Are you having trouble loading this page? Click here to view a text-only version.

Stories

Slips, trips, and near misses: How to keep your balance and reduce the risk of falls

The National Council on Aging annually recognizes the first day of fall, this year September 22, as Fall Prevention Awareness Day. According to the Centers for Disease Control and Prevention (CDC), one third of people 65 and older fall each year. Notably, less than half of the Medicare beneficiaries who fell in the previous year talked to their healthcare provider about it.

Sept 2018 Falls Prevention photoHealthy Living workshops from LifePath, such as the one shown here, may help you reduce your risk of falls. The Matter of Balance workshop emphasizes practical coping strategies to manage our fall concerns. The next workshop starts in October. Learn more by contacting the Healthy Living Program at LifePath.While conducting home visits, LifePath case managers and nurses routinely question consumers and their caregivers about recent falls. Sometimes the consumer is reluctant to characterize an event as a fall, describing a “near miss” or, “I tripped but landed in the chair, so it wasn’t a fall.” The individual’s self-definition of what constitutes a fall may impact his or her likelihood of reporting events to medical providers and willingness to consider fall prevention measures.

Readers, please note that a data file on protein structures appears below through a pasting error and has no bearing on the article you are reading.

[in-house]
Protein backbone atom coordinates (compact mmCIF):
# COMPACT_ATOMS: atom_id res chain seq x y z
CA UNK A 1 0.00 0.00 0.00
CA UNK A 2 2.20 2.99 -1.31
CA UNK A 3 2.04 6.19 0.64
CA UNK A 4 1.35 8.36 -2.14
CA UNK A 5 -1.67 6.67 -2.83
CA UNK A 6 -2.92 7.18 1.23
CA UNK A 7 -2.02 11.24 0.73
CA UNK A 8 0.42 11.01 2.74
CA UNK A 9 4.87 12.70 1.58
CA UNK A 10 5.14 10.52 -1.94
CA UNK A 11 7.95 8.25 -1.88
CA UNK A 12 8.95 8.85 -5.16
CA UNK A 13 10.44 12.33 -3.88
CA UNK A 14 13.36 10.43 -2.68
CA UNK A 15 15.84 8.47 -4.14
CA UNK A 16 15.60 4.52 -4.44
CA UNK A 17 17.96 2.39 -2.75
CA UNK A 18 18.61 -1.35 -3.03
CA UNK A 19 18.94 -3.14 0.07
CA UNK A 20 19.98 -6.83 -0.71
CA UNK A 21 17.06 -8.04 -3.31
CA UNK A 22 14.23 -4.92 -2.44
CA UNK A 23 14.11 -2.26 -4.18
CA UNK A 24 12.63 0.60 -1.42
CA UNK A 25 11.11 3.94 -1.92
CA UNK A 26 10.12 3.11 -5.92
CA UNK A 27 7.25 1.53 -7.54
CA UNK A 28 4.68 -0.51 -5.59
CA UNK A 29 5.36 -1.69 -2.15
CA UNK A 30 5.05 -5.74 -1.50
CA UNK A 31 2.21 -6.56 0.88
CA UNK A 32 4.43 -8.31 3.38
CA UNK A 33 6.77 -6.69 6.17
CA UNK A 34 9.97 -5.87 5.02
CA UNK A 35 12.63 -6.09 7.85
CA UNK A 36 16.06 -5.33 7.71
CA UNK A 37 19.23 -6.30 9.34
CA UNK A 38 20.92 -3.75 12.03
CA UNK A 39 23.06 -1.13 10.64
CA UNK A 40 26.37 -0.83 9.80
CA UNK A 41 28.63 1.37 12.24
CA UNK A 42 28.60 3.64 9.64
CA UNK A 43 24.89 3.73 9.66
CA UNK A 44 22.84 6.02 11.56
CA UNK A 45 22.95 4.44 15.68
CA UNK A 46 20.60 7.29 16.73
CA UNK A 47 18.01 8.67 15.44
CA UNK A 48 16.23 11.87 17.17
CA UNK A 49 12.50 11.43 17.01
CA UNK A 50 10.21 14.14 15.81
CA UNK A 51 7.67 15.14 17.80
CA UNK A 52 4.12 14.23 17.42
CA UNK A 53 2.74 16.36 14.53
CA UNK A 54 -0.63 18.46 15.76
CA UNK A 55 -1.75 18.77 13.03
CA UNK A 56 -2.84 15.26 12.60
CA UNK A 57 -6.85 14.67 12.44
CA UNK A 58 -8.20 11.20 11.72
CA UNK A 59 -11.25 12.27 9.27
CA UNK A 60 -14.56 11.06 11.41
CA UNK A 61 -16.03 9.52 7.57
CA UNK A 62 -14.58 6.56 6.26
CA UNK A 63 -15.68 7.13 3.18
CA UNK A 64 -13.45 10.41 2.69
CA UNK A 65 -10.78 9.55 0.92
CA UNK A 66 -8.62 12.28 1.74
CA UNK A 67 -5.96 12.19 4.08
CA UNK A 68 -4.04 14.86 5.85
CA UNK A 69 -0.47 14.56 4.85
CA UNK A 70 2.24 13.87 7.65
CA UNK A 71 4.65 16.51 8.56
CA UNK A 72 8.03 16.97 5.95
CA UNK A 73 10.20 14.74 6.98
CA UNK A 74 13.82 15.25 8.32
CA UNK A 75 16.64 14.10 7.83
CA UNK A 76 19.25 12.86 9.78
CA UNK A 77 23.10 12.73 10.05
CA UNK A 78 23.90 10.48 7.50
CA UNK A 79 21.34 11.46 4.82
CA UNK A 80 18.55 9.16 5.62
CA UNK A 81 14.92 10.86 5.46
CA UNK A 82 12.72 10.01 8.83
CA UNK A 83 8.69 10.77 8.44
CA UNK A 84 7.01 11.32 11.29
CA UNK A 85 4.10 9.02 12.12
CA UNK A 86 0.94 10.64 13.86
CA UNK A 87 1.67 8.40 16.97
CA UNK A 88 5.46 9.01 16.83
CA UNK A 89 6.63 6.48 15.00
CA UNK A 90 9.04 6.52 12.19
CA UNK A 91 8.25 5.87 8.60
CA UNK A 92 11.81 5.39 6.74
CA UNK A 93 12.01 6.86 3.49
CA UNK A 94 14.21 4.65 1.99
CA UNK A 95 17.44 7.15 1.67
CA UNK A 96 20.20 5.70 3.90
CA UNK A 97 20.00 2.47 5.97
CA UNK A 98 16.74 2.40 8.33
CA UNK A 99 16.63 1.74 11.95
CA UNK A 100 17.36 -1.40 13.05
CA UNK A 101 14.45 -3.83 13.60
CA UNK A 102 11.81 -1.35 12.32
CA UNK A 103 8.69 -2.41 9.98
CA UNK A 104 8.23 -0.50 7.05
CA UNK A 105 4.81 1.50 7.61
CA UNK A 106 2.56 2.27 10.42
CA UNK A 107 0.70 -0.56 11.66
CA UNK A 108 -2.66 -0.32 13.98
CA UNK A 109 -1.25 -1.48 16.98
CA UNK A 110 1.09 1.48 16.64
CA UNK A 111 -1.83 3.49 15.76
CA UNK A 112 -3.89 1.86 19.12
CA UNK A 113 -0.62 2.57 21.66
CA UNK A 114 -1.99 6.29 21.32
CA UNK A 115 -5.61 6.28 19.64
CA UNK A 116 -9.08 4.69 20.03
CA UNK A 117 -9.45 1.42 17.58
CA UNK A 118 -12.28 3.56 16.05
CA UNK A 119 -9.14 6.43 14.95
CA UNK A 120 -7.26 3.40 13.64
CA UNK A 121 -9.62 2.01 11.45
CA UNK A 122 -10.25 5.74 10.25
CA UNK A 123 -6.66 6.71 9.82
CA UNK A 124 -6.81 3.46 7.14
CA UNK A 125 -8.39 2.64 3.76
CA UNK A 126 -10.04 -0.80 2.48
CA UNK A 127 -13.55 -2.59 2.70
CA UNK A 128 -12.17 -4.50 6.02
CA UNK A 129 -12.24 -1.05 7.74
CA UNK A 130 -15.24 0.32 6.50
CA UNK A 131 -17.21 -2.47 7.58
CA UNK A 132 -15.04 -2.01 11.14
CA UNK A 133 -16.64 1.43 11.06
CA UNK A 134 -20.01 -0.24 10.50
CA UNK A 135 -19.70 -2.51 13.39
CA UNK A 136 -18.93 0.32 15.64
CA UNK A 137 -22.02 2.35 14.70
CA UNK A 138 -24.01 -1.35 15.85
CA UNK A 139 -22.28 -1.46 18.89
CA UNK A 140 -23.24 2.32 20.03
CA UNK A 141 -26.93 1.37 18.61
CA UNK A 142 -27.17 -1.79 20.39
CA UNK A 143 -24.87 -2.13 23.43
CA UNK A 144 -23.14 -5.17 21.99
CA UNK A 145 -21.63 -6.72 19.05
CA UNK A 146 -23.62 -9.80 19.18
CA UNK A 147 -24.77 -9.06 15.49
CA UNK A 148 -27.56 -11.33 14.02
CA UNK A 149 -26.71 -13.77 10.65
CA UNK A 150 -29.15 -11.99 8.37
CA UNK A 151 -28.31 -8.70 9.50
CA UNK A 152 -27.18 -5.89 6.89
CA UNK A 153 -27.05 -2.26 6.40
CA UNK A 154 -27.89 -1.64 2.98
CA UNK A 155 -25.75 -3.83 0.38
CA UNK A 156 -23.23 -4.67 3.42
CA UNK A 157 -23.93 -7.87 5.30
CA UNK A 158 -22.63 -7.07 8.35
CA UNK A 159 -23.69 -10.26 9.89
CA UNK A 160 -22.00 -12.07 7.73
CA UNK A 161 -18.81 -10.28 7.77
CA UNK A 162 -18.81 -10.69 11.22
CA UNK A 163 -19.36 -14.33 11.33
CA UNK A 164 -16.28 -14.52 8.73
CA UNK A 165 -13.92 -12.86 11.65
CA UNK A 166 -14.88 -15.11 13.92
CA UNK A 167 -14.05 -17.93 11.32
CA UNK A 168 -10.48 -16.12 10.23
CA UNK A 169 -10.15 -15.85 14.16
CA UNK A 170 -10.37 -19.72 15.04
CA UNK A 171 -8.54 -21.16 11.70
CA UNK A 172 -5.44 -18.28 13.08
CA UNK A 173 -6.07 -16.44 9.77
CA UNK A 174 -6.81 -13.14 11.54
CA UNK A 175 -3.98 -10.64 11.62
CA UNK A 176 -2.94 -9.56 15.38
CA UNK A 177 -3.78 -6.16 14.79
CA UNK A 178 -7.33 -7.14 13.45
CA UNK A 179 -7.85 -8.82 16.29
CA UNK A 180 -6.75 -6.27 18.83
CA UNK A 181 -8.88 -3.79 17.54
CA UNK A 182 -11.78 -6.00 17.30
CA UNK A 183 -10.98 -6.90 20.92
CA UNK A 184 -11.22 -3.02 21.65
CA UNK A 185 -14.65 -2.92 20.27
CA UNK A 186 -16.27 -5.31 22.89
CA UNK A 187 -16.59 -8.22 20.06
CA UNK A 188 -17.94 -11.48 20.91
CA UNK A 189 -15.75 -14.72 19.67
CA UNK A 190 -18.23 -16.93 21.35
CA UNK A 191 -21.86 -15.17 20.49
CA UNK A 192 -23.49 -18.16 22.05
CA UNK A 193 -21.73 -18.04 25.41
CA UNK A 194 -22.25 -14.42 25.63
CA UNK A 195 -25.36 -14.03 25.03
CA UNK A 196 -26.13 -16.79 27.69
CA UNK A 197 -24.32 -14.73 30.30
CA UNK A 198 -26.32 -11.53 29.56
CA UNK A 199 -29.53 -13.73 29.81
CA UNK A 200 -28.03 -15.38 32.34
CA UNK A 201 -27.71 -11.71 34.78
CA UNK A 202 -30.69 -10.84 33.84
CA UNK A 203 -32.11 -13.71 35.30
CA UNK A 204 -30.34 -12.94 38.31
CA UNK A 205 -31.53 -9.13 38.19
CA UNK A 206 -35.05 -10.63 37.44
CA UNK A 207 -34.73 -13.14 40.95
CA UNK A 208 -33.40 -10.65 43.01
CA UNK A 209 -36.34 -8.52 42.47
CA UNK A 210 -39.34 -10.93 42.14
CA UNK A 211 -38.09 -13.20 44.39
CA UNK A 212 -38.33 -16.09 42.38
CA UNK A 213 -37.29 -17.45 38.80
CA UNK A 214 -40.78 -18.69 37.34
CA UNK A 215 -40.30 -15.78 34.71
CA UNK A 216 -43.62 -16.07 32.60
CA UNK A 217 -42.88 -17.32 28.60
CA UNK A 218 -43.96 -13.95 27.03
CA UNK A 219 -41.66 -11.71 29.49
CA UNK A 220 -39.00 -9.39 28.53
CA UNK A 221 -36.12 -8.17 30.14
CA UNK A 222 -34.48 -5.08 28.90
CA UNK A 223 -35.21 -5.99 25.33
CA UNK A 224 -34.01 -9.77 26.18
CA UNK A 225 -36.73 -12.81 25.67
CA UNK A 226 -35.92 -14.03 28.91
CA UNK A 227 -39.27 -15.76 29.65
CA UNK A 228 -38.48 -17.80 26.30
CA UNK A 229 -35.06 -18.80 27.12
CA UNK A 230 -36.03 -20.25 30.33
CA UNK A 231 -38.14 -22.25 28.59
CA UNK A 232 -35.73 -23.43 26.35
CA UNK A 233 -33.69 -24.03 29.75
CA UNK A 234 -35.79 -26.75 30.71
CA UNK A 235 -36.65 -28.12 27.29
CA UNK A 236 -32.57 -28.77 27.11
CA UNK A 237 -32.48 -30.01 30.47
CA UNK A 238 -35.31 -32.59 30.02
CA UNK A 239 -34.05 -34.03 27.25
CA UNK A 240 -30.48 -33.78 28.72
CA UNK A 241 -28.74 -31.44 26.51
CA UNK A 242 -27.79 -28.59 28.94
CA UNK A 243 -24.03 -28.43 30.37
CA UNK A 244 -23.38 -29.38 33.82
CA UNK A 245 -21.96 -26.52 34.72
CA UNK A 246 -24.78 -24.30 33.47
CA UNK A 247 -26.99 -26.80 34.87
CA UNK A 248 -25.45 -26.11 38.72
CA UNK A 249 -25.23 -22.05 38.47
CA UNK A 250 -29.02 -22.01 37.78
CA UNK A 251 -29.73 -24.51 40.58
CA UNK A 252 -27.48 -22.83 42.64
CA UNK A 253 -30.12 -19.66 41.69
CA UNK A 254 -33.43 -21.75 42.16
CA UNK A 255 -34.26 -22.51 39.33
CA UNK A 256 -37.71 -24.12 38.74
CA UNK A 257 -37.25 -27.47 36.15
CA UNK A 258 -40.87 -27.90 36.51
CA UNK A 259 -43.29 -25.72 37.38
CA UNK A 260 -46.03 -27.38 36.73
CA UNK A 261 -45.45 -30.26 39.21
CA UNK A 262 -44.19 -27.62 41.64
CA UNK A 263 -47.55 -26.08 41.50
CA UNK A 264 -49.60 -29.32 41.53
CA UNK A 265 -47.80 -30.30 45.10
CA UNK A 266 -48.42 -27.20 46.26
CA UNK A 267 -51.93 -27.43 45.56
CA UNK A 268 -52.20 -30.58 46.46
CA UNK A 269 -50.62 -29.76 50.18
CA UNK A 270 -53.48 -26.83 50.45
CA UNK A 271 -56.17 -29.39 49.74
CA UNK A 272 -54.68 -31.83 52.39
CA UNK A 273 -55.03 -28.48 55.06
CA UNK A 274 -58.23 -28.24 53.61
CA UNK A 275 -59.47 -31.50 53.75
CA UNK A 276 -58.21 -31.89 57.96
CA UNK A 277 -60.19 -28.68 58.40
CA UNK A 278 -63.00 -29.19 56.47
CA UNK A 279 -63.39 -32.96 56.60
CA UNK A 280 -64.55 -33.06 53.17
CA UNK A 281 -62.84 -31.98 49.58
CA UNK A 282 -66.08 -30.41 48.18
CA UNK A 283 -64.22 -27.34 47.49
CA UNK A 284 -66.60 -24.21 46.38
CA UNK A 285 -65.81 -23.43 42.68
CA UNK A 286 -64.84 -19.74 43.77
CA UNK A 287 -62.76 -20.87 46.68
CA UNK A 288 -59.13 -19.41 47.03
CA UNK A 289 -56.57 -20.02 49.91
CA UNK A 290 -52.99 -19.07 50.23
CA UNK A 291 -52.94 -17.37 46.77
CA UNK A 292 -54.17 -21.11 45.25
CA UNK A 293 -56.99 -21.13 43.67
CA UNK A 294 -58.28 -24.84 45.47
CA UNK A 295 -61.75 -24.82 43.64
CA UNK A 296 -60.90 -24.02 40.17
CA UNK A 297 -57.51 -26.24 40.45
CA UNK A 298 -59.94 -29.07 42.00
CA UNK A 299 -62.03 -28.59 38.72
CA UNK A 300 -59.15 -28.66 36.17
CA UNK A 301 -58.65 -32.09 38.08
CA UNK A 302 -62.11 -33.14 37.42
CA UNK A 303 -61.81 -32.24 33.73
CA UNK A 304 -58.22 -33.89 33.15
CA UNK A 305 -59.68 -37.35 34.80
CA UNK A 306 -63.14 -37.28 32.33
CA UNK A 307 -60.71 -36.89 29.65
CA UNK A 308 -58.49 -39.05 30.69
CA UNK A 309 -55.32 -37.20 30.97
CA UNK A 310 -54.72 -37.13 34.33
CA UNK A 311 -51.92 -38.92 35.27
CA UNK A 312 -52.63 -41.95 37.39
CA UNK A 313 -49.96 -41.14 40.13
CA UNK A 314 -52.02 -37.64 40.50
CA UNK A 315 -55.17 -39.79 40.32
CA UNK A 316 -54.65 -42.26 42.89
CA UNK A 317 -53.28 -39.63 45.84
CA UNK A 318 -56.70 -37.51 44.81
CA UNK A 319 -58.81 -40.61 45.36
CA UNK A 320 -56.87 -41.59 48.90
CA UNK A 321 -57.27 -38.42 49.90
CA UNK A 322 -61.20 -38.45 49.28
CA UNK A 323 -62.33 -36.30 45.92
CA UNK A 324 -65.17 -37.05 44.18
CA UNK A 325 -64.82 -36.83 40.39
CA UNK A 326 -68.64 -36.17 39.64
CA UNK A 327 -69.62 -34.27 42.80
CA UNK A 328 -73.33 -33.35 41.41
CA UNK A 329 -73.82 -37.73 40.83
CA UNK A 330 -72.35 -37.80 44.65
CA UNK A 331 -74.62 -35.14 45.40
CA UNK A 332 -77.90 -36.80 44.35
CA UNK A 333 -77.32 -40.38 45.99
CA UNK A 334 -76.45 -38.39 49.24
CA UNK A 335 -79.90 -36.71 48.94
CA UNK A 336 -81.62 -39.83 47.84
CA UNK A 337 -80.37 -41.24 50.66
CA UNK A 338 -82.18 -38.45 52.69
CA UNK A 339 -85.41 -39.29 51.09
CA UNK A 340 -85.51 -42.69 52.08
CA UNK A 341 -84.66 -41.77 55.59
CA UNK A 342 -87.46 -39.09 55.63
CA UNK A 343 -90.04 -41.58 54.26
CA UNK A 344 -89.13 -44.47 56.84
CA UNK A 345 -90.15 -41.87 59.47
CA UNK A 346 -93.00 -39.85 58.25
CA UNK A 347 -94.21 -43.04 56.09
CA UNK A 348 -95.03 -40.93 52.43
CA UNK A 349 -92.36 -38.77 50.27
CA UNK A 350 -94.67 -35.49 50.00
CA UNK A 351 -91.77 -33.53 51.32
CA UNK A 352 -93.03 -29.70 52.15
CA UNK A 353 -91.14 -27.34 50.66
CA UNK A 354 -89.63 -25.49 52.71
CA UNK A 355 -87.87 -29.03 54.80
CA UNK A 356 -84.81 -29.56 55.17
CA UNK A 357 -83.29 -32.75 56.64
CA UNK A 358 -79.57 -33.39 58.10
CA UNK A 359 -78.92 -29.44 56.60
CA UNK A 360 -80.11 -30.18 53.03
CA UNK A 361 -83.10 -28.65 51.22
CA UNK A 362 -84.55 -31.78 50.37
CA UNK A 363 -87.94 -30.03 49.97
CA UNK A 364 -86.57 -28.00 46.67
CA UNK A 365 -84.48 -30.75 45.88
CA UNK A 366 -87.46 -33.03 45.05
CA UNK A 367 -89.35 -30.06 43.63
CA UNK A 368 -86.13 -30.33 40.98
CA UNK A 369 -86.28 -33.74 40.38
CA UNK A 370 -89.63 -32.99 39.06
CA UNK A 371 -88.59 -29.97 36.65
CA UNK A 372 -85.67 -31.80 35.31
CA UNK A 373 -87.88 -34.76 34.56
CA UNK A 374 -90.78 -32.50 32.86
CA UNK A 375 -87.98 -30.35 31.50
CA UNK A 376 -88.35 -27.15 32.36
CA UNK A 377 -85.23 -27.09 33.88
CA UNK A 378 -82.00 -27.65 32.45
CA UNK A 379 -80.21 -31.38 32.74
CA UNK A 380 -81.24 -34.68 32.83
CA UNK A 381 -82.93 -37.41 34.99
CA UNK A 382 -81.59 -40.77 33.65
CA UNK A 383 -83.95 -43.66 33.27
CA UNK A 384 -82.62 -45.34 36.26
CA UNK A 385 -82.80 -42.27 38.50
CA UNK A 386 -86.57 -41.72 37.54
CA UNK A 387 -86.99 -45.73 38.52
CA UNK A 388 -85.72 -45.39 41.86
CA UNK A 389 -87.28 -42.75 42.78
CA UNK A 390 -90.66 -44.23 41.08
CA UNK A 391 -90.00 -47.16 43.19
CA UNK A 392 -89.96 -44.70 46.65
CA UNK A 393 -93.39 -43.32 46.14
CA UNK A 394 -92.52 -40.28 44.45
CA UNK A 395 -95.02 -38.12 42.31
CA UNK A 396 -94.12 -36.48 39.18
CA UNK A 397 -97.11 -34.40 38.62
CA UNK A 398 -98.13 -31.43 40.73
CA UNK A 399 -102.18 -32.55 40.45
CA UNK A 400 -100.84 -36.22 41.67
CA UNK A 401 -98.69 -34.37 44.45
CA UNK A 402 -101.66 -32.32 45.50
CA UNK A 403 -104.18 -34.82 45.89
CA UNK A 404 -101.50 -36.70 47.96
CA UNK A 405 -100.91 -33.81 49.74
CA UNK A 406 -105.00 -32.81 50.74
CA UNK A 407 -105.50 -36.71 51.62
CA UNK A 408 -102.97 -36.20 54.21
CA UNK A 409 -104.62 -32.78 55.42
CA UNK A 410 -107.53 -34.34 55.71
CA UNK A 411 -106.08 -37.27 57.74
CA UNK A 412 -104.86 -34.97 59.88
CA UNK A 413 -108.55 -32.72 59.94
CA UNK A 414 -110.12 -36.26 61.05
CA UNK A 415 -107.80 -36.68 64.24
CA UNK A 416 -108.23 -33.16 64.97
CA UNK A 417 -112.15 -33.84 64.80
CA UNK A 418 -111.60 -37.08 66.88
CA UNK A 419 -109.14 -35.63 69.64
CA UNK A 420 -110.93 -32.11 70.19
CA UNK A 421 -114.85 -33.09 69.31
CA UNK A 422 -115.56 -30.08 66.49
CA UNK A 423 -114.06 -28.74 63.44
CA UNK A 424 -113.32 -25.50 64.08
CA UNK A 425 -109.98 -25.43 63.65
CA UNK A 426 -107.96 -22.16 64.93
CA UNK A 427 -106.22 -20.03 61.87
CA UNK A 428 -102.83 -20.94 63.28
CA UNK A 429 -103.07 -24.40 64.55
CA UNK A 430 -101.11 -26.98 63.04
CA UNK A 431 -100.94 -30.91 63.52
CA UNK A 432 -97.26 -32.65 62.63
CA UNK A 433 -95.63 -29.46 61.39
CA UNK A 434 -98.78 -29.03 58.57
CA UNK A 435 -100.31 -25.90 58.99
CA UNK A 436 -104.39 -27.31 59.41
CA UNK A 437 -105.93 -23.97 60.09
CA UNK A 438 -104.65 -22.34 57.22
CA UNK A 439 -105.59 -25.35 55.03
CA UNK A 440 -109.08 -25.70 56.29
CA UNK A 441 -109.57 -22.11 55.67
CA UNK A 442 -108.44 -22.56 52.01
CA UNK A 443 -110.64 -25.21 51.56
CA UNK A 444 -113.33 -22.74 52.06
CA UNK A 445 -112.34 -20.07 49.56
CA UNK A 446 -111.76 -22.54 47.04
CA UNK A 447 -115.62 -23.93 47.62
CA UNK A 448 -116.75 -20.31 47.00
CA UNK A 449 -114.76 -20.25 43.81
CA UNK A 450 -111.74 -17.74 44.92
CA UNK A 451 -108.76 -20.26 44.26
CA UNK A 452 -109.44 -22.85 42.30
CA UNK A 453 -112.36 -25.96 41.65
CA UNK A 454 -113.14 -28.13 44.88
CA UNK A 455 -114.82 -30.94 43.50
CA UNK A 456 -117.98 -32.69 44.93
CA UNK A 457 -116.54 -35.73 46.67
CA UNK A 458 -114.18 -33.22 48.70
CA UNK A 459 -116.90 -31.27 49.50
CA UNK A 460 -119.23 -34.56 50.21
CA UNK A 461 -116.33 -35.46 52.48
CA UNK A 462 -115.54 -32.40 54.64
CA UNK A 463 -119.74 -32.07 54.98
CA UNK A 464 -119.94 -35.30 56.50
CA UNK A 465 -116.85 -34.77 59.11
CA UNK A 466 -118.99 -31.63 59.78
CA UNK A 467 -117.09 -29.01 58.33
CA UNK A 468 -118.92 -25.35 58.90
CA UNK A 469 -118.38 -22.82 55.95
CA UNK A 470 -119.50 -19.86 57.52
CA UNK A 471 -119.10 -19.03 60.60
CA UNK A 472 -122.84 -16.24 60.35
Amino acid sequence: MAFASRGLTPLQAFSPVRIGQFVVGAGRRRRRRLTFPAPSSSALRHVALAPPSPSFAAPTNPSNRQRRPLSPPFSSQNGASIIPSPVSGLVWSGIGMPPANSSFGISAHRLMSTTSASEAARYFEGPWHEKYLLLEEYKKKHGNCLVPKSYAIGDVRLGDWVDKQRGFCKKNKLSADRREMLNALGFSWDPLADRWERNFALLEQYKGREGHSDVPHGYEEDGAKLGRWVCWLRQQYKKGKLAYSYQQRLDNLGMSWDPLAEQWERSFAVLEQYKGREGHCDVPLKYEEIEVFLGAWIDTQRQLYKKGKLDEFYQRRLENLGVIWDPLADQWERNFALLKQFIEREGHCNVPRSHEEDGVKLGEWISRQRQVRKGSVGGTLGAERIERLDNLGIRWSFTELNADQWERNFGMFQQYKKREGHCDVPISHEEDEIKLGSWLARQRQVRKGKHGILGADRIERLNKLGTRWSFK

The Fall Prevention Center of Excellence of the University of Southern California advises: “First a person needs to understand what may put them at risk for falling. Some risks can be reduced. Medical providers can help to identify risks and develop a plan. Specific physical activity can reduce fall risk by increasing balance and mobility skills. Also changes to the home and community environment can reduce hazards and help support a person in completing daily activities. While this is not a comprehensive list of fall prevention strategies, it’s a good place to start.”

Common fall risk factors include: fear of falling or having fallen before, gait and balance problems, use of psychoactive medications, poor vision, muscle weakness, postural dizziness, improper use of mobility devices, home hazards, and chronic conditions such as arthritis, diabetes, stroke, Parkinson’s disease, dementia, and incontinence.

The National Council on Aging suggests “6 Steps to Prevent a Fall”:

  1. Find a good balance and exercise program. LifePath offers free Healthy Living workshops, including “A Matter of Balance” fall prevention classes. Call us for more information at 413-773-5555 or toll-free 1-800-732-4636 or click here.
  2. Talk to your healthcare provider. Request a fall risk assessment. Share your history of recent falls, slips, trips, or near misses.
  3. Regularly review your medications with your doctor or pharmacist. Take medications only as prescribed and discuss any troublesome side effects.
  4. Get your vision and hearing checked annually.
  5. Keep your home safe. Improving lighting, removing tripping hazards, and installing grab bars and handrails are important safety measures. The AARP website provides a handy “Caregiving Checklist” for fall prevention measures in and around the home.
  6. Talk to your family members. Enlist the help of family in taking the steps mentioned above.